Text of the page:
No TV show currently running would seem to be less fantastic (in the genre sense) than Mad Men, which is famous for its realistic recreation of period detail. Take its first episode, where gray-flannelled genius Don Draper has been tasked with dreaming up a new campaign for Lucky Strike cigarettes. The problem is that Reader’s Digest has been thundering the health problems of smoking in everyone’s ears, and that an FTC ruling has forbidden the counterclaims of tobacco companies that some cigarettes are healthier than others. “No more doctors. No more testimonials. No more cough-free, soothes-your-T-zone, low-tar, low-nicotine, filter-tip, nothing. All I have is a crush-proof box and 4 out of 5 dead people smoked your brand.”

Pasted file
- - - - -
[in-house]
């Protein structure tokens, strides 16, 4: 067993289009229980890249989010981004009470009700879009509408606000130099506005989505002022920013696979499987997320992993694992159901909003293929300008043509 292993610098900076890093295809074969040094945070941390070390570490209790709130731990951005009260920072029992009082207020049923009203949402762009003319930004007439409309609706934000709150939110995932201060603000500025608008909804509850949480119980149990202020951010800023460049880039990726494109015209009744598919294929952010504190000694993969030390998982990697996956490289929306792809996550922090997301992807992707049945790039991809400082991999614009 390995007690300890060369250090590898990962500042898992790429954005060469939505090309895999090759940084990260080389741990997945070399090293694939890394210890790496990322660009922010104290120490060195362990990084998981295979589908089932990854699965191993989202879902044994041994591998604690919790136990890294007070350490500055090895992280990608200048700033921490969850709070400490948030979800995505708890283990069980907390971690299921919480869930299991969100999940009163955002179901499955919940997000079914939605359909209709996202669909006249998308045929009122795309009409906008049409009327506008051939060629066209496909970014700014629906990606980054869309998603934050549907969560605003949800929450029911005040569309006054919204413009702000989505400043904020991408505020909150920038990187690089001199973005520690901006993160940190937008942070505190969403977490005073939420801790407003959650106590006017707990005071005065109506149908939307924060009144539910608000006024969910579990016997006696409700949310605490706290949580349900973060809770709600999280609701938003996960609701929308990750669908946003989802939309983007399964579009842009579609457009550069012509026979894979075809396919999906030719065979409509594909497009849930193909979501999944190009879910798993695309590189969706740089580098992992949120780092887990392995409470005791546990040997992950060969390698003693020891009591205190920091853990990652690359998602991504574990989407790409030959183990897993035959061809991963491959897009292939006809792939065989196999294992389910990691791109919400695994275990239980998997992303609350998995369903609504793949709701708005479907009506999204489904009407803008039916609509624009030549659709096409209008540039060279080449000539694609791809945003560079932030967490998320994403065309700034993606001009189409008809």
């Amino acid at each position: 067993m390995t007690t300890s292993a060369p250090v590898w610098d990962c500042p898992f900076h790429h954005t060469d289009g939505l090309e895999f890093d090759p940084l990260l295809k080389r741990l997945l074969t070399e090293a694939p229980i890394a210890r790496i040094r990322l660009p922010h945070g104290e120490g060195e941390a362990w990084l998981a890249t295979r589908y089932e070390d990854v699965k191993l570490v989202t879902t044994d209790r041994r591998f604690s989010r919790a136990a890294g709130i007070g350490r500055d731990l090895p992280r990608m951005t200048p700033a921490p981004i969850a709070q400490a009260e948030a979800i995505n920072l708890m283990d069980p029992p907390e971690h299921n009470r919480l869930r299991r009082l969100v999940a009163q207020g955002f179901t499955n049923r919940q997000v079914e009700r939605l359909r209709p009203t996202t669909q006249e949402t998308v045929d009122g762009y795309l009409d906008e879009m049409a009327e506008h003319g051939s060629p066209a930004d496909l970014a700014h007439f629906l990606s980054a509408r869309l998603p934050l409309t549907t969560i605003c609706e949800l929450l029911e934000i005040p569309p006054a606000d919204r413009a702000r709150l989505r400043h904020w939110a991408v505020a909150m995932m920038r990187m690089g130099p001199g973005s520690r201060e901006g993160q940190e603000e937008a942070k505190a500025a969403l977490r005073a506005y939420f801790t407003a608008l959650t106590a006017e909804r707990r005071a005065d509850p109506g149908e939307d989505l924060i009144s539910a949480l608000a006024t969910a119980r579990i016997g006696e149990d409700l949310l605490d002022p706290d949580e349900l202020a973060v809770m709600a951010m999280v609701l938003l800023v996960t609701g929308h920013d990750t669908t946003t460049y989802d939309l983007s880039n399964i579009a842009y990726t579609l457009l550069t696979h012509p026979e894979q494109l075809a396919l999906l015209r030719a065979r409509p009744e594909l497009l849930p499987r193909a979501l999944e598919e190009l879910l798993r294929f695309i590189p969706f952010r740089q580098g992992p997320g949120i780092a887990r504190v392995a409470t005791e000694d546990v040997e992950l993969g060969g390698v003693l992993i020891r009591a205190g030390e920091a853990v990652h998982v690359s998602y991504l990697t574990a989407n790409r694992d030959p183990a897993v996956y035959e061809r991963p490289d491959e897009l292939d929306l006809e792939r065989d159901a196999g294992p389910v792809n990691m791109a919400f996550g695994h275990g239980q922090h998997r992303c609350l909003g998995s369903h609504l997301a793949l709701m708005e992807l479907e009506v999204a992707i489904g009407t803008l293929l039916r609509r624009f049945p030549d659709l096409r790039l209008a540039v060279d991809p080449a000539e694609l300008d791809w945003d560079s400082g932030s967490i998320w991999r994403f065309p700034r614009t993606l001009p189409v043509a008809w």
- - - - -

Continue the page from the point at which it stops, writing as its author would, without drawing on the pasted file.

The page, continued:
Draper is out of ideas, and his evident floundering sets off a crisis in the office in which the Freudian death-wish, marital infidelity, various nascent office romances, a tsunami’s worth of distilled liquor and a stab or two of boardroom treachery all play a role. At the last possible moment, at the end of a meeting with extremely disgruntled clients, Draper pulls a ray of sunshine out of some orifice that only advertisers have and invests the client’s product with a kind of homely glory. The new campaign will be just a picture of a pack of Lucky Strike and the phrase “It’s Toasted.” Other cigarettes cause cancer; Luckies have the warmth and comfort of toast. The day is saved, and the client is free to pound smoky spikes of toxic death into the general public’s lungs for the foreseeable future. Um. Hurray!